ECONOMIC ACTIVITIES

ECONOMIC ACTIVITIES

AncientEconomic Activies. Thepeople of Oyan were and are still predominantly farmers. The popular food crops from Oyan are potatoe, yam, cassava, corn, millet.cash crops grown in limited quantity include cocoa, kola nut and palm products. Apart from farming, some male folks also engaged in the fabrication of farming tools, guns for hunting animals, basket weaving and general blacksmithing and plamwine production.  Females on their own part used to assist in harvesting farm products, converying and selling same in the markets. They also engaged in production of garri, (cassava grains) lafun, (cassava flour) and elubo, (yamflour). The more enterprising ones among themused to twine cotton wools into threads for weaving cloth process palm oil and palm kernel oil.

Advent of Modern day Economic Activies. After the First World War, many Oyan indigenes found their way to Gold Coast (now Ghana) and engaged in trading, diamond and gold mining.the resources for the early rapid economic development of Oyan in the 1930s and 1940s came from these indigenes and this led to various business activities in the town.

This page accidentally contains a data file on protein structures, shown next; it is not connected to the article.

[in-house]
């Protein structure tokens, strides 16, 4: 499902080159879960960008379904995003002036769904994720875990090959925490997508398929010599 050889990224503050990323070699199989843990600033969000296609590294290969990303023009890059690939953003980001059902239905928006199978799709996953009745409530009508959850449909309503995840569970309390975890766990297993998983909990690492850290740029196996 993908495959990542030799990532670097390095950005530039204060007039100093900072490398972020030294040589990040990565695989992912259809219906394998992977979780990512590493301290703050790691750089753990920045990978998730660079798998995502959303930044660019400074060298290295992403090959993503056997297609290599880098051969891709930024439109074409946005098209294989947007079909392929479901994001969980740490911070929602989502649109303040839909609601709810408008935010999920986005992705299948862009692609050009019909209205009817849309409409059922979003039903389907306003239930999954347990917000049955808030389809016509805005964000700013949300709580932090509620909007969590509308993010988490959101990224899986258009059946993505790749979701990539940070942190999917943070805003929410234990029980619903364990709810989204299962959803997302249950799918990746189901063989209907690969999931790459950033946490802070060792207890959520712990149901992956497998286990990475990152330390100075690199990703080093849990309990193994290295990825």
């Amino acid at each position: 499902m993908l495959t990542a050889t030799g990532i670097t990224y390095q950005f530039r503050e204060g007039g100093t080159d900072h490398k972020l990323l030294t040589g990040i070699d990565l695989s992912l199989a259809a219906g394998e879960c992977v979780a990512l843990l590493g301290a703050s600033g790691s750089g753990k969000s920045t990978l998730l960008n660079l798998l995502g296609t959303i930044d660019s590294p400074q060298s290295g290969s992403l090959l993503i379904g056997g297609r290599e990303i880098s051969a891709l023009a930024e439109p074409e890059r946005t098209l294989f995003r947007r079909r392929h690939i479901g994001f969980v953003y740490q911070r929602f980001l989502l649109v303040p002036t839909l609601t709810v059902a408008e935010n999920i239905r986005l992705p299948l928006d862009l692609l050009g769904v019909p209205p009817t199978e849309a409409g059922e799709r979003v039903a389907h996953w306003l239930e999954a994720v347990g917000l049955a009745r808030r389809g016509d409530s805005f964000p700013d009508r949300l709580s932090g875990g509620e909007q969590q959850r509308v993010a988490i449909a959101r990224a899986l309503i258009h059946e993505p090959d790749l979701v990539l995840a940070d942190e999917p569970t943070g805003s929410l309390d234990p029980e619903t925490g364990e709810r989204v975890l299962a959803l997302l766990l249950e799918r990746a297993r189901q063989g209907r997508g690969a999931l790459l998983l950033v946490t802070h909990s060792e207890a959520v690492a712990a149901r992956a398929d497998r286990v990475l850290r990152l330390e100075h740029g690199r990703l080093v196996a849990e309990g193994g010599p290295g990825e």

Money Lending (Iwofa System). This was one of the businesses that thrived in the 1950s. this involved the giving of loan under very strict conditions that virtually enslaved the beneficiaries.somtim human or material collateral were involved.this exploitatative business continued until Chief Theophilus Adeyemi (a.k.a. Babaloja) of Ojomu Compound came on the scene and started lending money to the needy without any form ofbondage or collateral except that beneficiars would work on his farms forsalaries which were used to offset the loan.

Motor Transport. Business started in the early 1950s when Mr. Samuel Ibikunle of Agara Compound and Mr. Samuel Dada  of Sobaloju Compound teamed up to buy and operate a boarded vehicle to ply Oyan-Osogbo route.Messrs Ibraimo and Akintola followed suit and used their vehicle to ply Oyan- Gold  Coast route (nowGhana),Mr. Joseph Adeosun of OlaCompound became the first owner driver of a commercial vehicle in Oyan in 1952AD.also, Messrs Emanuel Anwo ofIkolaba Compound and Sunday Adeyemo  were involved in motor transportation to Gold Coast (now Ghana).